O’Connor’s 40th Ward, east of Kedzie and north of Foster, has 27 precincts. He should get half his ward’s vote, and will be humiliated if he doesn’t.

The outlook: To win districtwide, one of the four East Enders must come roaring out with 50 percent. That won’t happen. Each will get 20-30 percent. So the West End vote will be decisive.

Fifth, ideology is irrelevant. Feigenholtz is wrapping herself in the Obama mantle, as the “change” candidate. Obama beat Clinton in 2008 by 14,828 votes, with his heaviest margins in the East End, demonstrating a definite liberal bias. But nobody is running as the anti-Obama candidate, nor is anybody posturing as the “send-me-to-Washington-to-support-Obama” candidate. There is no sense of urgency. If there is an outpouring of Obama liberals, they will likely gravitate to Feigenholtz.

The outlook: Can the committeemen deliver their “controlled” vote? The 2004 Illinois Senate primary is illustrative. Obama beat Hynes, but Hynes got 3,553 votes in the 36th Ward, 2,019 in the 38th, 1,140 in the 43rd, 3,259 in the 45th, and 2,799 in the 47th. That’s a base “machine” vote of 12,770; add another 1,000 each from Dick Mell’s 33rd and Fritchey’s 32nd, and Fritchey has close to 15,000. Add another 1,000 from the suburbs, and knock off 25 percent for turnout drop-off, and Fritchey still gets over 10,000 votes.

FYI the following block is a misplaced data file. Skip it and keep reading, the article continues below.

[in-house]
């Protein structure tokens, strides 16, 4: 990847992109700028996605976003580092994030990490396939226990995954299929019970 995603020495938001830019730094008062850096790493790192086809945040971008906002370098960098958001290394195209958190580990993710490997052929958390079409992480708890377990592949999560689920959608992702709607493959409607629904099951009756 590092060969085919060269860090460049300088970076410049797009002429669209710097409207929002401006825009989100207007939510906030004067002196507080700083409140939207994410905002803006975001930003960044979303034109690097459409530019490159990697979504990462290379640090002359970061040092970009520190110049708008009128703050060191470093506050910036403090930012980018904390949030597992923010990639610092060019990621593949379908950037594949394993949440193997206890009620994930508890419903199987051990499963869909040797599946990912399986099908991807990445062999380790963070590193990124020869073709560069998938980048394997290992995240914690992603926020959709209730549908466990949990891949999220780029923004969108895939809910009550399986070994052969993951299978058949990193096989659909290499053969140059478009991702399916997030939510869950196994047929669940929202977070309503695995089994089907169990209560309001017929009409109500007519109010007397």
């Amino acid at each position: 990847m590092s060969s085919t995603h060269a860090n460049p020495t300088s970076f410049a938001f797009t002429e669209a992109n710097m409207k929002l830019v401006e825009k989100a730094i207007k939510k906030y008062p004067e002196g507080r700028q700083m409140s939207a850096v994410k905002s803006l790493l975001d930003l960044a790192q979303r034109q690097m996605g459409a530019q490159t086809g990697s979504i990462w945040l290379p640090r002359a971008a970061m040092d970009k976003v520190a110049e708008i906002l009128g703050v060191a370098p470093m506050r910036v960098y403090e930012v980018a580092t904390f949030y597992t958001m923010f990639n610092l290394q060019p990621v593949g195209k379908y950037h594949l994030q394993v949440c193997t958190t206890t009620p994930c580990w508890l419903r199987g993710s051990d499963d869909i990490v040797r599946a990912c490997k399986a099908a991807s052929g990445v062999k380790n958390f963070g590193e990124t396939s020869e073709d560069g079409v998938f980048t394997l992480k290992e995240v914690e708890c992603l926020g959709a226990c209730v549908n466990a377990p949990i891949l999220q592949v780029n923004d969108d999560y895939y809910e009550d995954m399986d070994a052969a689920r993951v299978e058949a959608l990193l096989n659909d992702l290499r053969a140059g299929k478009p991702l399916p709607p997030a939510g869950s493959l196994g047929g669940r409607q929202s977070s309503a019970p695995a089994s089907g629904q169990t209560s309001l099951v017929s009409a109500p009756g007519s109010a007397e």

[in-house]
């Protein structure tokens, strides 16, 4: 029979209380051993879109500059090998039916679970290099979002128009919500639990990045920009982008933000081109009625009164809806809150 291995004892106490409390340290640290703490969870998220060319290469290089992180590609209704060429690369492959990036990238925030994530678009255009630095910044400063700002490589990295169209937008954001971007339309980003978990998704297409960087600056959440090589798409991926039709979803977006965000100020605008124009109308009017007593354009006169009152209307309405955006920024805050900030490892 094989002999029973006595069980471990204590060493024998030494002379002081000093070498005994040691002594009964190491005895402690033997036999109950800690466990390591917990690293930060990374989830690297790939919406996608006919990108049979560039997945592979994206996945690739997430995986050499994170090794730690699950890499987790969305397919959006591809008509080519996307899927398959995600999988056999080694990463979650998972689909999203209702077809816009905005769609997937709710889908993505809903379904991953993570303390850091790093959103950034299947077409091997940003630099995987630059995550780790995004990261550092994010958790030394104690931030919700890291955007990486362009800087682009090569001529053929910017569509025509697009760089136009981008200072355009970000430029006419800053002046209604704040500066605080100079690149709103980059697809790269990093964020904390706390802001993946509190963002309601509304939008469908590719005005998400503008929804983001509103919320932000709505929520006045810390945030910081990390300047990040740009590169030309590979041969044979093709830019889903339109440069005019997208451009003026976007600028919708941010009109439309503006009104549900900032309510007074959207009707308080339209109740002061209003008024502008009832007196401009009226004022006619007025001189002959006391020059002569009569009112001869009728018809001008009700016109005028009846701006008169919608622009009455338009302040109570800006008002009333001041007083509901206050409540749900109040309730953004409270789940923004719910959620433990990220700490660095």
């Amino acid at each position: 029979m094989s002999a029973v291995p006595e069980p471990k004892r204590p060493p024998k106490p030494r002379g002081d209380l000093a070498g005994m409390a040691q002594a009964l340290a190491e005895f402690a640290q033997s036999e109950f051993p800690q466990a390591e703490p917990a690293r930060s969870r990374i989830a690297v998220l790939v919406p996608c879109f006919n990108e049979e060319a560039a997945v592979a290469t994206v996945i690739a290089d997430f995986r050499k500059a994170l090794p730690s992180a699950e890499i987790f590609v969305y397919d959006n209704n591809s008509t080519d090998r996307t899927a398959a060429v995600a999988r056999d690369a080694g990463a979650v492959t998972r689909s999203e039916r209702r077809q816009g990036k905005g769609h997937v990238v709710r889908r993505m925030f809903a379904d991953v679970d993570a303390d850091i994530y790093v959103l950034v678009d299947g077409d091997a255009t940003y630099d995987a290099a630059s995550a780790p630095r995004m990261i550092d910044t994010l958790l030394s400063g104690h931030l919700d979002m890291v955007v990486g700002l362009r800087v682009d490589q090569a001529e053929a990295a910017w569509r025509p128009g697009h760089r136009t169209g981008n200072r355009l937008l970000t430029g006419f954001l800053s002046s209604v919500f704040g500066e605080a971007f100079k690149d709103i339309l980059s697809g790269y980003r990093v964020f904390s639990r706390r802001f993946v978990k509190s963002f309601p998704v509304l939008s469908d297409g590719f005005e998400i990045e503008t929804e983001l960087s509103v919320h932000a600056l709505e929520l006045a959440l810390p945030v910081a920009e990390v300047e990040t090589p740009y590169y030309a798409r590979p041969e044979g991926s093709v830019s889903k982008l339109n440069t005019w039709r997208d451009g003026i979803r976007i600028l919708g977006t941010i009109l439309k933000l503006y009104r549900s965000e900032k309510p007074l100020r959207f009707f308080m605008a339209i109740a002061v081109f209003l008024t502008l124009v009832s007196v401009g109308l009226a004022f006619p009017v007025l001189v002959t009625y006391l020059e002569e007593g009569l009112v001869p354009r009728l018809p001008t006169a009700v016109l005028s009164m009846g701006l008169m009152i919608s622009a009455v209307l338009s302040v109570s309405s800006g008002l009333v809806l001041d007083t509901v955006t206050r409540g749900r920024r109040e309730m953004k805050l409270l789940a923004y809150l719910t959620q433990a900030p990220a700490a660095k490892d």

Had this primary occurred in Feb. 2008, with a turnout of 124,098, Feigenholtz would have surely won, buoyed by an East End pro-Obama vote. But most of those 67,499 Obama voters will be MIA (Missing in Action), the East End “liberal” vote will be fractured and diminished, and the West End’s ward committeemen’s “ground game” on March 3 will crank out enough votes to nominate Fritchey.

My prediction: In a turnout of 35,000, Fritchey will win with 10,250 votes (29.2 percent), to Feigenholtz’ 9,000, Quigley’s 8,000, O’Connor’s 3,100, and the remaining 4,650 scattered.


  • Art Howe said:

    Russ, the Chicago Tribune also endorsed Quigley. Mike was leading in the polls even before the Trib\\\’s endorsement.

  • Phil Krone said:

    Russ is a good numbers cruncher. But the Royko endorsement added to Claypool, Houlihan, the Sun Times and the Tribune could provide the kind of llth hour impetus and enthusiasm for a slight Quigley win. Sam Royko said the top three will be Fritchey, Feigenholtz and Quigley. I didn’t know Dan Hynes had endorsed Feigenholtz until I read it in Stewart’s column. With Royko and Claypool for Quigley, Hynes for Feigenholtz, Don Rose for Geoghegan, and the committeemen for Fritchey I’m glad I don’t live in the district. I hope a few people will be kind enough to call me election night here in the warmth of Miami to tell me what happened at (312) 371-5648 or pkrone1@earthlink.net.

  • Mike said:

    We are ignoring the other primaries? I, for one, am pulling a Green ballot and voting Matt Reichel, http://www.mattreichel.us, who is running an impressive activist campaign. He tells me that his goal is 1,000 votes, and guarantees 500 votes in victory. If you consider that he will win progressive dem votes in the general election and turnout will remain low, we might see a major upset on April 7th. It would be about time!